This Sunday marks the annual World Yoga Day event -- a way to bring the highly personal practice into a more global sphere. The organizers explain:
The class should be held from 11AM - 1PM sharp, local time in each time zone, which will lead to a 24 hour yoga marathon around the world. Devoting our thoughts and energy globally to the human rights issue will generate a powerful impact.
We all know that yoga is good for our strength, balance and flexibility – and some studies show it helps improve the condition of our cardiovascular and respiratory systems. But as every yogi knows, the practice’s benefits for the soul are a central component of what was long viewed as a spiritual endeavor, rather than an athletic one.
Now, a growing body of evidence shows exactly how yoga can help with general mental well-being, as well as assuage the central psychological struggles that many of us face, including compulsive behaviors and insomnia. In most instances, it is yoga's profound effect on stress that provides comfort for a wide variety of problems that count stress and anxiety among their contributing causes.
"The practice of yoga produces a physiological state opposite to that of the flight-or-fight stress response and with that interruption in the stress response, a sense of balance and union between the mind and body can be achieved," wrote Catherine Woodyard of the Department of Health, Exercise Science and Recreation Management at The University of Mississippi in her review of yoga's therapeutic effects in the International Journal of Yoga.
What's more, according to Harvard Medical Center's review of controlled studies on the impact of yoga on stress, anxiety and depression found that a treatment intervention that includes the practice significantly elevates the mood and social functioning of depressed and 'emotionally distressed' people -- including patients who have been hospitalized for major depression, bipolar disorder and even schizophrenia.
One example of how yoga's stress reduction can affect other areas of mental and physical health is in the case of insomnia. A 2004 clinical trial of 20 patients with chronic insomnia undertook a daily yoga practice and reported improved sleep by five measures, including total sleep time, sleep onset delays and sleep efficiency. That may be because yoga helps to calm 'cognitive arousal,' which can be associated with disordered sleep, theorized the study's author, Sat Bir Khalsa, an assistant professor of medicine at Harvard Medical School who has practiced yoga for 35 years.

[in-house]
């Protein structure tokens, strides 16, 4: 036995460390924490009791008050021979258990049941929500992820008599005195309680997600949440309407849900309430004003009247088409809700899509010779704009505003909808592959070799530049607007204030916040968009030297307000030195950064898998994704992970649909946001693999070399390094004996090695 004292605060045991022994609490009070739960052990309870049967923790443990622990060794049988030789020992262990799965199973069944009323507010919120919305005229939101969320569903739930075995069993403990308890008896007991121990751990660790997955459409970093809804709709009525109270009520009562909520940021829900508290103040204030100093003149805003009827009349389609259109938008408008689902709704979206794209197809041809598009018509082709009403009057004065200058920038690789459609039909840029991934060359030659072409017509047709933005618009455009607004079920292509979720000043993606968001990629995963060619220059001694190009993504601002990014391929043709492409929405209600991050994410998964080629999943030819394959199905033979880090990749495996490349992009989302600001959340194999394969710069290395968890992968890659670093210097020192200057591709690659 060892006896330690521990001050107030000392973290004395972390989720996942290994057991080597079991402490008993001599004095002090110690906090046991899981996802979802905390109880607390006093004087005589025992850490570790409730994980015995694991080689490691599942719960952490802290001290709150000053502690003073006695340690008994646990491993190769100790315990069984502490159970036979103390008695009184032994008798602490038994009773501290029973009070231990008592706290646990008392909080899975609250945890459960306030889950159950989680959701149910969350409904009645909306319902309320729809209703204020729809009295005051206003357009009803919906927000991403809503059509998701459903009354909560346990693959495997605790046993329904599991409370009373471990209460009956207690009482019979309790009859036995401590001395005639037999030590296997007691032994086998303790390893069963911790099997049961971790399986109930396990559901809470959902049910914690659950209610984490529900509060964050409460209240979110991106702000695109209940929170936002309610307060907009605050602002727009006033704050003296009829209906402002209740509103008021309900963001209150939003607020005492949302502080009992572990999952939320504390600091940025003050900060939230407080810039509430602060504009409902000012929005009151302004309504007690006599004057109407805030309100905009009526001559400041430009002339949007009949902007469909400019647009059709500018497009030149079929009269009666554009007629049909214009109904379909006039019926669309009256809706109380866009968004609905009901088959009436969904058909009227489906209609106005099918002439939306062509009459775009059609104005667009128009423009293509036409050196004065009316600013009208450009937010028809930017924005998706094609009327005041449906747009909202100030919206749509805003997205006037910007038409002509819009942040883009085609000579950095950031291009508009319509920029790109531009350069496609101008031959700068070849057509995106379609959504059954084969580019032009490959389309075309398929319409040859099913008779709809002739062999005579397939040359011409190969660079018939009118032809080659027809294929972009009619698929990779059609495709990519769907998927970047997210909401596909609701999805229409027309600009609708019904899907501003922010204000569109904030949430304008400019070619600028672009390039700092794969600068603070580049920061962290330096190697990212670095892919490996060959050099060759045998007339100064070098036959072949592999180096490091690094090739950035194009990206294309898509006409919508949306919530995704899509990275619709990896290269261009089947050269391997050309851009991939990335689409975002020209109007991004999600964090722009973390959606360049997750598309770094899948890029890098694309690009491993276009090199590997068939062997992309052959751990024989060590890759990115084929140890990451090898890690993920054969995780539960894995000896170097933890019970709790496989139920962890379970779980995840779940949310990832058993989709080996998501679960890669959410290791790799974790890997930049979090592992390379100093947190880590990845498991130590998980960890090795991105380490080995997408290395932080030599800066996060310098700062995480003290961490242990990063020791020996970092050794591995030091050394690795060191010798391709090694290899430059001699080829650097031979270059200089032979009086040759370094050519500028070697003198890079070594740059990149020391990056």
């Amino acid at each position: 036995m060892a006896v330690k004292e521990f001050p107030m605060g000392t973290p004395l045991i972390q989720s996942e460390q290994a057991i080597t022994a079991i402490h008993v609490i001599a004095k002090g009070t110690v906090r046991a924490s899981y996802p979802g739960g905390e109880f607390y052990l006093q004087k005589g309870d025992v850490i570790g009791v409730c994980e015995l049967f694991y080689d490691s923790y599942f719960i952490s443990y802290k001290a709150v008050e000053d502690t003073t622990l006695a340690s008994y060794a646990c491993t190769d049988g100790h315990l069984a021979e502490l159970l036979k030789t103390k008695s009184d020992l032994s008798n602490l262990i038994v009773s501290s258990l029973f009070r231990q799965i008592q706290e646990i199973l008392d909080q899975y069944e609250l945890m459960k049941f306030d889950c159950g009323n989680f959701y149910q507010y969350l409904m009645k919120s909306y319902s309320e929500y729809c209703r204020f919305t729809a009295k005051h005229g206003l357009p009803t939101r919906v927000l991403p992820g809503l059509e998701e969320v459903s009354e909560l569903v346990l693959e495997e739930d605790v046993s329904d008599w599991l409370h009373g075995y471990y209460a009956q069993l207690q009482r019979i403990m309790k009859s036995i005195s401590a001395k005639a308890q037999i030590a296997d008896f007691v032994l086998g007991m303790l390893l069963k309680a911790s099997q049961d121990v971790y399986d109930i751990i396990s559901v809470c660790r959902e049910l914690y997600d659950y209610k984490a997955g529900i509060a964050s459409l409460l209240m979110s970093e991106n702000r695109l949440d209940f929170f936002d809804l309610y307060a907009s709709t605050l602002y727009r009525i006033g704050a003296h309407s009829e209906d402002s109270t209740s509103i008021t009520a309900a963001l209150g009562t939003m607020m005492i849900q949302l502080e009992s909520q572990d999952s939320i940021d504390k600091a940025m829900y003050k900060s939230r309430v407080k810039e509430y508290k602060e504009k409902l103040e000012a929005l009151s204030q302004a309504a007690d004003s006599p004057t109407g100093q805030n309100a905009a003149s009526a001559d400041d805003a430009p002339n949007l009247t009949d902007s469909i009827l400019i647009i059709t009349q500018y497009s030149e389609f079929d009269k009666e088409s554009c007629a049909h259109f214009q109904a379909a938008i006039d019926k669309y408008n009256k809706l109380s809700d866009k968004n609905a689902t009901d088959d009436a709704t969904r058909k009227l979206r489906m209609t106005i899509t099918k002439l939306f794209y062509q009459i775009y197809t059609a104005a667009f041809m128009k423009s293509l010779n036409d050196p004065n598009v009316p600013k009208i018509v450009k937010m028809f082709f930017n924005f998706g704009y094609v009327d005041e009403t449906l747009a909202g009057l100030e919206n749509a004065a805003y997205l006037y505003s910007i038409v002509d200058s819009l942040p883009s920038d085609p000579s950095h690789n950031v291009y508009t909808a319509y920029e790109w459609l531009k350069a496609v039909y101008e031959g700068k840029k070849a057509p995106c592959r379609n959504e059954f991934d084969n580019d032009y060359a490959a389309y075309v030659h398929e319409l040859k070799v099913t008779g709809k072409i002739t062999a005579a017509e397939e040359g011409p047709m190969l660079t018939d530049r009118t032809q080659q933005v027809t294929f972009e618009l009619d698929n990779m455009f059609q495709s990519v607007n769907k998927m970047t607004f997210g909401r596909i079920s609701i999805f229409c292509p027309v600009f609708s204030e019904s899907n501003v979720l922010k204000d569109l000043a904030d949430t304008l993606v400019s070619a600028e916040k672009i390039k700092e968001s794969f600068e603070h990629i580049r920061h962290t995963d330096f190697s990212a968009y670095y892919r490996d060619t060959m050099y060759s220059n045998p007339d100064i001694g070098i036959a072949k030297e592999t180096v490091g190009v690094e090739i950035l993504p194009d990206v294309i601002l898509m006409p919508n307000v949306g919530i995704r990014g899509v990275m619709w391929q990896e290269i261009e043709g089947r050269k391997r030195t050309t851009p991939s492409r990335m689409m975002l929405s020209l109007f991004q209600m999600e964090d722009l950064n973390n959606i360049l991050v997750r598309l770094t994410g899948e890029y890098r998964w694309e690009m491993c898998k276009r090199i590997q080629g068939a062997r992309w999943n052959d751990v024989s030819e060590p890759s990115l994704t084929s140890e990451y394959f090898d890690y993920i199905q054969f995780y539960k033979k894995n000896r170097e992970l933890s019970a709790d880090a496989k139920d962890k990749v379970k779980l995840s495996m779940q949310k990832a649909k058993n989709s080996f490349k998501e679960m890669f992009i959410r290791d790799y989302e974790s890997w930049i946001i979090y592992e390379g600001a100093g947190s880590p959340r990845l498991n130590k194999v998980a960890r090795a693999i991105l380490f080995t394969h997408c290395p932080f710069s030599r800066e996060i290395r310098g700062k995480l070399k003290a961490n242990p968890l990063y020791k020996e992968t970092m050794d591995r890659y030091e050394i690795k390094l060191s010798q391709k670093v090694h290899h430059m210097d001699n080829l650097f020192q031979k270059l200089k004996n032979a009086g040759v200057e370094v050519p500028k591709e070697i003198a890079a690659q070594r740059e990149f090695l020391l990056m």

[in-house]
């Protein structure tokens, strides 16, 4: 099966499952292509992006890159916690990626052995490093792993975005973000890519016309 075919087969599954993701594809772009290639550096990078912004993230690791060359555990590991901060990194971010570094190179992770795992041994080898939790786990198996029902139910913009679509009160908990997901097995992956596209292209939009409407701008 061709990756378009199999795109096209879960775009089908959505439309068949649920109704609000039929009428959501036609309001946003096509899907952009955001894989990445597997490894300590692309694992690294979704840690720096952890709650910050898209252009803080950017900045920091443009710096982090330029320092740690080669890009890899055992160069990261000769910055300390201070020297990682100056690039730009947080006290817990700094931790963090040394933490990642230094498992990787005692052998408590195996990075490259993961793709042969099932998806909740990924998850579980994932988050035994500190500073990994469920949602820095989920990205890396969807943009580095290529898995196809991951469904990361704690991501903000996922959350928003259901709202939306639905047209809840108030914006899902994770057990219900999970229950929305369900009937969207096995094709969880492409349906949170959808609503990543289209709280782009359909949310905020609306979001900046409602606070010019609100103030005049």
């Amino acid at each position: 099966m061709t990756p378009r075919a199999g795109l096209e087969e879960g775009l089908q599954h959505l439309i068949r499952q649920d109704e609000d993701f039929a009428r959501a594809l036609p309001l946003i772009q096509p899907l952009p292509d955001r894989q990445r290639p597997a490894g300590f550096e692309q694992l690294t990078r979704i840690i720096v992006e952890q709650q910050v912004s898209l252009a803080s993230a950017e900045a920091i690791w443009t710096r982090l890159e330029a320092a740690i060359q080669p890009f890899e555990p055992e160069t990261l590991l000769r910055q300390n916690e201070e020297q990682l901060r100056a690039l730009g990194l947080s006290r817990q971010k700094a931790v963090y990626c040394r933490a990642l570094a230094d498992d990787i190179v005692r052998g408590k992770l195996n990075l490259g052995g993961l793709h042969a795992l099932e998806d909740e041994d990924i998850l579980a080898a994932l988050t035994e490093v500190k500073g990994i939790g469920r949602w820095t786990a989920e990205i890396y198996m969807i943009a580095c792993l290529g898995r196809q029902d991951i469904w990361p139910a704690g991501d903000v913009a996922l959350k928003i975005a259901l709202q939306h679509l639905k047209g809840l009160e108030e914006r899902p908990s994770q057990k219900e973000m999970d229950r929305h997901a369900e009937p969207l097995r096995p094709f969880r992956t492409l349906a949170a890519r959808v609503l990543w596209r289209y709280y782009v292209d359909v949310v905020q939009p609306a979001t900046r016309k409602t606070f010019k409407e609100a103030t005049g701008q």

In a completely different arena, researchers found that people who suffer from eating disorders may be helped by yoga, in conjunction with typical therapy, in part because it helps redirect compulsive behavior.
“Supported by other treatment modalities, yoga can be an effective method for increasing self-awareness, reflection and the ability to self-soothe,” wrote Laura Douglass, a professor at Leslie University in Boston and the author of a study on the use of yoga as treatment with residential and outpatient eating disorder patients.
What's more, in a separate 2010 randomized, controlled study, 54 eating disorder patients were given an eight-week trial of either standard care or standard care with yoga. Researchers found that yoga significantly reduced food preoccupation and lowered scores on the Eating Disorder Examination test.
So as you contribute your practice to the greater global good this World Yoga Day, it's important to note just how much you're also doing for yourself.